London-based jeweller Graff is eying a Hong Kong initial public offering to fortify its position in a rapidly changing diamond industry and arm itself with extra capital to push expansion plans in Asian and other major cities, its founder and chairman said.
Founded by Laurence Graff in 1960, the privately held diamond and precious gems firm has found it increasingly difficult to compete with large brands on a global scale due to their ample cash flows and business support.
While Graff, known for its giant gems and rare diamonds, has a solid client base worldwide, it wants extra capital to open stores in prized locations and expand its inventory base to keep up with a growing pool of customers, particularly in Asia . The listing, seen next year, is expected to raise $1 billion according to banking sources.
Unless you are a certain size you haven't got a chance at all, Graff, 73, told Reuters inside his flagship Hong Kong store in the Peninsula hotel.
Competition in time is going to be less and less because you have to be a giant in the industry to support the stocks that you have, support these high rentals, support new design, new effort and to be able to experiment in new countries, the grey-haired billionaire said.
Born to Jewish immigrant parents in London, Graff has kept control of the jewellery firm since its beginning. The firm has attracted a host of clients, including royals and celebrities such as the sultan of Brunei, Oprah Winfrey and Imelda Marcos.
A potential Hong Kong initial public offering would help put Graff closer to its fastest-growing market, China, and develop elsewhere in the region. Sales are currently split equally between the United States, Europe and Asia.
Graff expects the firm's Asia growth will continue to accelerate at a much faster rate than in other regions.
U.S. and Europe sales are still performing well despite a tumultuous economic picture because Graff's super-wealthy clients are comparatively immune to a global slowdown.
We feel less impact from these gyrations. What we have seen since 2008 is a very quick recovery from the impact that we suffered, to beyond the business that we were doing at that time, Graff's son Francois, a managing director, said.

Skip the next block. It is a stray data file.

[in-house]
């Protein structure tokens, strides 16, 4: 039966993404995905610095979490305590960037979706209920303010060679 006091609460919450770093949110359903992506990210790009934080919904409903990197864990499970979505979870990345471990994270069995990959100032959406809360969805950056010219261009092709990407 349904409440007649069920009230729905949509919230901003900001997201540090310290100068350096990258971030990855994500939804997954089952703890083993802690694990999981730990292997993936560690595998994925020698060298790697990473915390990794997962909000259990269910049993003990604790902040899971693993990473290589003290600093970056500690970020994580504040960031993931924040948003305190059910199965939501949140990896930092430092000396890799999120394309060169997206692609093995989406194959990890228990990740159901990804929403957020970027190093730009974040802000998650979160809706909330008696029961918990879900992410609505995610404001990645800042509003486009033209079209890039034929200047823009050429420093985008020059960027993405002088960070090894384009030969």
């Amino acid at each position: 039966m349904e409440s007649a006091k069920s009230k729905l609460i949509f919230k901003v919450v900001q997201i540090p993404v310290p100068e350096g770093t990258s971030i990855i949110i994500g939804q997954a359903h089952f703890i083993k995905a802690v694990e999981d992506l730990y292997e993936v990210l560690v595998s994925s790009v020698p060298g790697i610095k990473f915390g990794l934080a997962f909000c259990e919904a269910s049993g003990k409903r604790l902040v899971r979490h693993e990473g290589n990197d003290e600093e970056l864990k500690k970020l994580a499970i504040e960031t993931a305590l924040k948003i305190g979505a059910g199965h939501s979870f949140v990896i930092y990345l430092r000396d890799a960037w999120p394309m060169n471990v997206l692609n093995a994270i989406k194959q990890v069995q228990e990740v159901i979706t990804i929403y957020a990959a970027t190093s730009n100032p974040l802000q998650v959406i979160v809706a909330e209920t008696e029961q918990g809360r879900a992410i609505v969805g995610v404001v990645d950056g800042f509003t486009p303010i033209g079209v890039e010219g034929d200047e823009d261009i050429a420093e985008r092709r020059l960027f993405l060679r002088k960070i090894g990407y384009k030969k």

Graff, one of Britain's richest men, remains bullish on the outlook for the diamond industry, particularly for larger quality diamonds, although in the near term there could be slight dips in prices.
I think prices of large quality diamonds will get stronger and stronger because there is a limited amount of them, said Graff.
The company is planning to open two new stores in China next year, one in Macau's glitzy gambling enclave at Steve Wynn's Wynn Macau <1128.HK> casino and the other in Hangzhou, an affluent city an hour from Shanghai by train.
In a move intended to dazzle customers at the Hong Kong showroom, Graff has flown in three 100 karat diamonds to display. The Flame, a pear shaped diamond, the Constellation, a circular brilliant diamond and the octagonal Star of America are encased behind large glass windows and fervently watched by an entourage of suited body guards.
Graff, famous for his contemporary heirloom pieces and crisp designs, established himself as a jeweller in London at the age of 24 but his global empire only took off during a visit to Singapore a few years later, when he encountered one of his UK counterparts in need of jewellery to fill a new store. Visits to Hong Kong and the rest of Asia followed suit.
I remember coming to Hong Kong with my little bag of samples in my old wholesale days and going round the stores and not speaking a word of Chinese. Most of the stores were Chinese owned, there was no branding, there were no superstores.
Luxury brands are increasingly eager to tap Hong Kong as an IPO destination to cash in on the strength of the Chinese consumer.
Italian fashion house Prada <1913.HK> listed earlier this year. Chow Tai Fook Jewellery Group, controlled by Hong Kong billionaire tycoon Cheng Yu-tung, has started pre-marketing for a $3 billion Hong Kong IPO, and U.S. luxury goods maker Coach Inc is expected to go ahead with plans for a secondary listing by the year-end.
CLSA Asia Pacific Markets estimates Greater Chinese demand will account for 44 percent of the global luxury goods market by 2020.
Graff currently owns a 15.2 percent stake in Gem Diamonds, a publicly traded mining company. His fully integrated diamond firm includes a retail empire of 32 stores from Taipei to New York, and manufacturing operations in Antwerp, New York, Botswana and Johannesburg.
(Editing by Jonathan Hopfner)